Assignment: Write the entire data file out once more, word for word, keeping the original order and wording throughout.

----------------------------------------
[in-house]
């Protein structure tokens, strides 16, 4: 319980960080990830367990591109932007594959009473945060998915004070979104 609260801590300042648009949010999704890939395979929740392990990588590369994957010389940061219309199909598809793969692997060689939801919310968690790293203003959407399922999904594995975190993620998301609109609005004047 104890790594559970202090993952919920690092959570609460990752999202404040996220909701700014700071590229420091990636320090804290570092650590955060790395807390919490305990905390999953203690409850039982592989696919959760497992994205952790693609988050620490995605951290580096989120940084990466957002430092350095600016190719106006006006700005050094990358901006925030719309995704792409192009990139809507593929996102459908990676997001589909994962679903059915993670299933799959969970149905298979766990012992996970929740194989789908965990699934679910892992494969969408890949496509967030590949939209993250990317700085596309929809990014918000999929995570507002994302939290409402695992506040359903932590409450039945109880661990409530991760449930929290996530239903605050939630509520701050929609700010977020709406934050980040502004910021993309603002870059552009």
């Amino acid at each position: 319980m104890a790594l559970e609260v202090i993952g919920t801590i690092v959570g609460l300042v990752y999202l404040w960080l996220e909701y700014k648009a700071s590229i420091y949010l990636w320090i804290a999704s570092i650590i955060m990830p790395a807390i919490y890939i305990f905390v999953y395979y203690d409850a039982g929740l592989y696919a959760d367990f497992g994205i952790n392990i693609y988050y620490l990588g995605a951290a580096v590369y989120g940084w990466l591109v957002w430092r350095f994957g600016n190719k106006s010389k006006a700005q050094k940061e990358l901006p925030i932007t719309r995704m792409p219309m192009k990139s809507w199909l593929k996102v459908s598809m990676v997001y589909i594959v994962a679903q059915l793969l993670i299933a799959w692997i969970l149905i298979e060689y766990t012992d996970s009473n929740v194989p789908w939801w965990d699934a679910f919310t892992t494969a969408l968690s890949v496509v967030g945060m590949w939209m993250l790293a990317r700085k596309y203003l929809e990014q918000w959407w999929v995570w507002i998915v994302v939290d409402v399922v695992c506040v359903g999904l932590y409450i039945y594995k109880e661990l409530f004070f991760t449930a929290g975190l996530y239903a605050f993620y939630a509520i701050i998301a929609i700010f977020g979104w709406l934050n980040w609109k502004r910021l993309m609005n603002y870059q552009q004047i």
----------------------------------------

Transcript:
[in-house]
């Protein structure tokens, strides 16, 4: 319980960080990830367990591109932007594959009473945060998915004070979104 609260801590300042648009949010999704890939395979929740392990990588590369994957010389940061219309199909598809793969692997060689939801919310968690790293203003959407399922999904594995975190993620998301609109609005004047 104890790594559970202090993952919920690092959570609460990752999202404040996220909701700014700071590229420091990636320090804290570092650590955060790395807390919490305990905390999953203690409850039982592989696919959760497992994205952790693609988050620490995605951290580096989120940084990466957002430092350095600016190719106006006006700005050094990358901006925030719309995704792409192009990139809507593929996102459908990676997001589909994962679903059915993670299933799959969970149905298979766990012992996970929740194989789908965990699934679910892992494969969408890949496509967030590949939209993250990317700085596309929809990014918000999929995570507002994302939290409402695992506040359903932590409450039945109880661990409530991760449930929290996530239903605050939630509520701050929609700010977020709406934050980040502004910021993309603002870059552009």
């Amino acid at each position: 319980m104890a790594l559970e609260v202090i993952g919920t801590i690092v959570g609460l300042v990752y999202l404040w960080l996220e909701y700014k648009a700071s590229i420091y949010l990636w320090i804290a999704s570092i650590i955060m990830p790395a807390i919490y890939i305990f905390v999953y395979y203690d409850a039982g929740l592989y696919a959760d367990f497992g994205i952790n392990i693609y988050y620490l990588g995605a951290a580096v590369y989120g940084w990466l591109v957002w430092r350095f994957g600016n190719k106006s010389k006006a700005q050094k940061e990358l901006p925030i932007t719309r995704m792409p219309m192009k990139s809507w199909l593929k996102v459908s598809m990676v997001y589909i594959v994962a679903q059915l793969l993670i299933a799959w692997i969970l149905i298979e060689y766990t012992d996970s009473n929740v194989p789908w939801w965990d699934a679910f919310t892992t494969a969408l968690s890949v496509v967030g945060m590949w939209m993250l790293a990317r700085k596309y203003l929809e990014q918000w959407w999929v995570w507002i998915v994302v939290d409402v399922v695992c506040v359903g999904l932590y409450i039945y594995k109880e661990l409530f004070f991760t449930a929290g975190l996530y239903a605050f993620y939630a509520i701050i998301a929609i700010f977020g979104w709406l934050n980040w609109k502004r910021l993309m609005n603002y870059q552009q004047i």